Russell eludes the two most commonplace downfalls of actors in horror movies. He doesn’t overplay the sense of terror, and he doesn’t refuse to take the material seriously. He instead plays MacReady’s overriding competency, his commitment to solving the problem laid before him. He’s freaked out by the things before him that defy his existing concept of how biology works, but they don’t leave him staggered (some other characters do shut down mentally, because there would absolutely be plenty of people who’d react that way) and jumping at shadows. He also benefits from a ready answer to the age-old horror movie question “Why don’t they just leave?” Miles of snowy tundra and damaged transports satisfy that query just fine. As others panic, MacReady is the one who needs to stay on top of his emotions, because that’s the only thing that will help him make the desired, necessary trip from Point A to Point B, with the latter being getting out of there with his blood still pumping and his life still his own. He also drinks plenty more of that scotch. Wouldn’t you?
Russell gives everything MacReady does authenticity. He plays the character as measured, self-assured, and committed to saving his own neck. He’s responding to an extraordinary situation in a realistic manner, and, importantly, in a way consistent with everything else that’s revealed about him and the way he interacts with his confined world. Too often roles in horror movies are reduced to cogs in the narrative machine, serving as placeholders between the jolts and gore. There are plenty of both of those in The Thing, but Russell doesn’t allow that to distract from the value of playing a fully thought out character.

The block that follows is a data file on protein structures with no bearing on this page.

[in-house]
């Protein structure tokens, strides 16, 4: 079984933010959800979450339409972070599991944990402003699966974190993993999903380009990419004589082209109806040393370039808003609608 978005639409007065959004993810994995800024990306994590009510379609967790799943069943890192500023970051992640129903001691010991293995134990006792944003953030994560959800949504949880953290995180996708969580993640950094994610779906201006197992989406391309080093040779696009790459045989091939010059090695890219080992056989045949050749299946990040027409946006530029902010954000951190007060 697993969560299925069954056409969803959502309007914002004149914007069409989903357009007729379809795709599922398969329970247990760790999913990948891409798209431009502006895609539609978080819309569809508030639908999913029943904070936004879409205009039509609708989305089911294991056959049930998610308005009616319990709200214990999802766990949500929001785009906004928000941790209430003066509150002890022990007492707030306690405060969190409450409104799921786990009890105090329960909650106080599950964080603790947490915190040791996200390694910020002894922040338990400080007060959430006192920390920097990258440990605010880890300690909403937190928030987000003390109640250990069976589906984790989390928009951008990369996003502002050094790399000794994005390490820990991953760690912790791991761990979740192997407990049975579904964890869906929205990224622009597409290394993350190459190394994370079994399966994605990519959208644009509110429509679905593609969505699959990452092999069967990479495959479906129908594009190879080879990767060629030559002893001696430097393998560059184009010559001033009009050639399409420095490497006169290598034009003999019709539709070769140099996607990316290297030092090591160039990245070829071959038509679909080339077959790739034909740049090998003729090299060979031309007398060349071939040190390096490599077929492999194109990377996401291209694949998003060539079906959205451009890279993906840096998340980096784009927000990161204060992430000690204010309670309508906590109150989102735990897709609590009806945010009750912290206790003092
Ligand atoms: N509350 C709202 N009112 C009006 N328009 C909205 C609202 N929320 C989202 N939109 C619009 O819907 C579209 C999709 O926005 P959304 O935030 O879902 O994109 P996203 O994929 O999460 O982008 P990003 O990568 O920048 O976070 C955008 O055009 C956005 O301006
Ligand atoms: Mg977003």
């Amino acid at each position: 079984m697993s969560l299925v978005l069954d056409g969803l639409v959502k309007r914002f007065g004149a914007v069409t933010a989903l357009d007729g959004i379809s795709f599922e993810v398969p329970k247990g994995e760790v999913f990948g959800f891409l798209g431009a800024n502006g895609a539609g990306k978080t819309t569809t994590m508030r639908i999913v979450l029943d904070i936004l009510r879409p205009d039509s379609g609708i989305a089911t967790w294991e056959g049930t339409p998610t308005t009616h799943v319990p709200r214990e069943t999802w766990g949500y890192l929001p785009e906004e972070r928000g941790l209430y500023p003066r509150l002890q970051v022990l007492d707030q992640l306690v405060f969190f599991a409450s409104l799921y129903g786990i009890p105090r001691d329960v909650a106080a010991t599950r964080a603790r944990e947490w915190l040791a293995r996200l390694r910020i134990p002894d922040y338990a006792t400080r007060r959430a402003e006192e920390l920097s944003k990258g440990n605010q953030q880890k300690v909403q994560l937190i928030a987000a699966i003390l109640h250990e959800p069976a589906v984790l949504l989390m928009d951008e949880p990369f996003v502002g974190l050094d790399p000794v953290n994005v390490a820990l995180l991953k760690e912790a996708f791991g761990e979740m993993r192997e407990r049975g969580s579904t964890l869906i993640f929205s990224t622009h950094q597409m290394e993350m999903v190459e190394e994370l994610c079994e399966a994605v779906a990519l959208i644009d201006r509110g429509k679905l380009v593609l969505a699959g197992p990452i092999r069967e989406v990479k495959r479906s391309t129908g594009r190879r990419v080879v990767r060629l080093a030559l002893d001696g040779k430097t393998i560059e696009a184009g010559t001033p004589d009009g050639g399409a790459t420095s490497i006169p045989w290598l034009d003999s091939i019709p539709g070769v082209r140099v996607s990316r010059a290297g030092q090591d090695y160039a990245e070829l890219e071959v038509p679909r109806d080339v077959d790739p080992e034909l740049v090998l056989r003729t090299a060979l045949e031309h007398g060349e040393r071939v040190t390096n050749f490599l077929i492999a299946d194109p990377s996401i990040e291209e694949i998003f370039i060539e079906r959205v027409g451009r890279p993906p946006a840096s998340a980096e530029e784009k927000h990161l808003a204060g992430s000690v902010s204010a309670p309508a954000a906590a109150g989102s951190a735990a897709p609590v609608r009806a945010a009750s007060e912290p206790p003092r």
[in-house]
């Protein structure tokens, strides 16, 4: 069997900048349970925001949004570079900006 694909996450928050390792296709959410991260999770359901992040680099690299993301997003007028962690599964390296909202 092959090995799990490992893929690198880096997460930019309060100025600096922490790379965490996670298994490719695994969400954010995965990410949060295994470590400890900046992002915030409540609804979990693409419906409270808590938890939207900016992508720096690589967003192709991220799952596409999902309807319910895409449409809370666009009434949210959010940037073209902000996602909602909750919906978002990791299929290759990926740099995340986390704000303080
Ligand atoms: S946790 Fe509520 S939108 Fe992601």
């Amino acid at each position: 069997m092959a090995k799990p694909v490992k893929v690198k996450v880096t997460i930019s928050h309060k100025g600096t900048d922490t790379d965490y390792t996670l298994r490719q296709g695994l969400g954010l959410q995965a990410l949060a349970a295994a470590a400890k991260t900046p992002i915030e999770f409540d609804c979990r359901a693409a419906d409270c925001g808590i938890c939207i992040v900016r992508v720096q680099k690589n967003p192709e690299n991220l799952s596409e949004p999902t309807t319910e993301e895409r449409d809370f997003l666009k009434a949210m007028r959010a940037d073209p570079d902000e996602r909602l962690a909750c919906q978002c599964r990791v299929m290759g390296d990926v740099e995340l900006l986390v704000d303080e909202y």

About Greatish Performances
#1 — Mason Gamble in Rushmore
#2 — Judy Davis in The Ref
#3 — Humphrey Bogart in Casablanca
#4 — Kirsten Dunst in Eternal Sunshine of the Spotless Mind
#5 — Parker Posey in Waiting for Guffman
#6 — Patricia Clarkson in Shutter Island
#7 — Brad Pitt in Thelma & Louise
#8 — Gene Wilder in Willy Wonka & the Chocolate Factory
#9 — Jennifer Jason Leigh in The Hudsucker Proxy
#10 — Marisa Tomei in My Cousin Vinny
#11 — Nick Nolte in the “Life Lessons” segment of New York Stories
#12 — Thandie Newton in The Truth About Charlie
#13 — Danny Glover in Grand Canyon
#14 — Rachel McAdams in Red Eye
#15 — Malcolm McDowell in Time After Time
#16 — John Cameron Mitchell in Hedwig and the Angry Inch
#17 — Michelle Pfeiffer in White Oleander